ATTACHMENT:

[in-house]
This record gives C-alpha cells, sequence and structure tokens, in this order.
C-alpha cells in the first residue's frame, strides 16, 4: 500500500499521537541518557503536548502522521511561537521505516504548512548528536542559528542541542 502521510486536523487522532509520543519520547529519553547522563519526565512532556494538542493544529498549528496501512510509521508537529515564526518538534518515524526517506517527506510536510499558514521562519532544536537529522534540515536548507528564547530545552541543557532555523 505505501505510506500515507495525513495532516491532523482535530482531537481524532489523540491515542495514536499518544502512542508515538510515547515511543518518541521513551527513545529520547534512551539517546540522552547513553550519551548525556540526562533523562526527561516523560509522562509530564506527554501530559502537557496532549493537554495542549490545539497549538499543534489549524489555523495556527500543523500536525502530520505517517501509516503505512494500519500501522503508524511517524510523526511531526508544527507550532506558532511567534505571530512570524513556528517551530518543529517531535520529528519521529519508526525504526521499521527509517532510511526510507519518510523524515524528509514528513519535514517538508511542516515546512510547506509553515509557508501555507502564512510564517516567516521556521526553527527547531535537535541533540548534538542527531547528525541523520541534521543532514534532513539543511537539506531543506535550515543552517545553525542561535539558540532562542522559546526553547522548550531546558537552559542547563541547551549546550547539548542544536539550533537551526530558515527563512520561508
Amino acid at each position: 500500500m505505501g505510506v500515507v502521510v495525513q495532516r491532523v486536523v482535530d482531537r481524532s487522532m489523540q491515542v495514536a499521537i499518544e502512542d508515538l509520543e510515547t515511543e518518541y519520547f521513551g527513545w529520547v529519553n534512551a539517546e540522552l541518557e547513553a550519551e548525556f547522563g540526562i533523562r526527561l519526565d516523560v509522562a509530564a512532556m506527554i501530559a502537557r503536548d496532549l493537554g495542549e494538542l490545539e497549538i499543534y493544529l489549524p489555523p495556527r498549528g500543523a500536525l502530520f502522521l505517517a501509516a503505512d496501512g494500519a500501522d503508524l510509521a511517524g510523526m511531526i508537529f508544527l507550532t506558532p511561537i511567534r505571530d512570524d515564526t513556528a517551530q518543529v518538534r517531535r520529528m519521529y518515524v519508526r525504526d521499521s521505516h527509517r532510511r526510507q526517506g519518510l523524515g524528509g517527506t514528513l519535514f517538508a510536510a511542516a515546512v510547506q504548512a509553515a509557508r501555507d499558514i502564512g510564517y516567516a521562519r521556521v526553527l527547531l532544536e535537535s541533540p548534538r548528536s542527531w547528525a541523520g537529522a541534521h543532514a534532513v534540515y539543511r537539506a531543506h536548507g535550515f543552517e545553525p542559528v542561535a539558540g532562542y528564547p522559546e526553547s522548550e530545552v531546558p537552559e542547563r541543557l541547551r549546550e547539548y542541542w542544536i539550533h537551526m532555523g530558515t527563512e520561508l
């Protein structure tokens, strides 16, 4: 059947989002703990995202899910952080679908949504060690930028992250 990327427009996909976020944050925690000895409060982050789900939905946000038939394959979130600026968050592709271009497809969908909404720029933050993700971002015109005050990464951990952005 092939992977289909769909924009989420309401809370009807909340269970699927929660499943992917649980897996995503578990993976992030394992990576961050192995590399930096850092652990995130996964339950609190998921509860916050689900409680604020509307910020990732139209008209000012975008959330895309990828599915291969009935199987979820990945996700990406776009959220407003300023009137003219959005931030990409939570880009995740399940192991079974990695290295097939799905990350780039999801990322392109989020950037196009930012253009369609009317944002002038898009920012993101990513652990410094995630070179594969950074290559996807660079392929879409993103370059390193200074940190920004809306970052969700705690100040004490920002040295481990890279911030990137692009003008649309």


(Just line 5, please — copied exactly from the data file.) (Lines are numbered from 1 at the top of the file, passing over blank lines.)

């Protein structure tokens, strides 16, 4: 059947989002703990995202899910952080679908949504060690930028992250 990327427009996909976020944050925690000895409060982050789900939905946000038939394959979130600026968050592709271009497809969908909404720029933050993700971002015109005050990464951990952005 092939992977289909769909924009989420309401809370009807909340269970699927929660499943992917649980897996995503578990993976992030394992990576961050192995590399930096850092652990995130996964339950609190998921509860916050689900409680604020509307910020990732139209008209000012975008959330895309990828599915291969009935199987979820990945996700990406776009959220407003300023009137003219959005931030990409939570880009995740399940192991079974990695290295097939799905990350780039999801990322392109989020950037196009930012253009369609009317944002002038898009920012993101990513652990410094995630070179594969950074290559996807660079392929879409993103370059390193200074940190920004809306970052969700705690100040004490920002040295481990890279911030990137692009003008649309």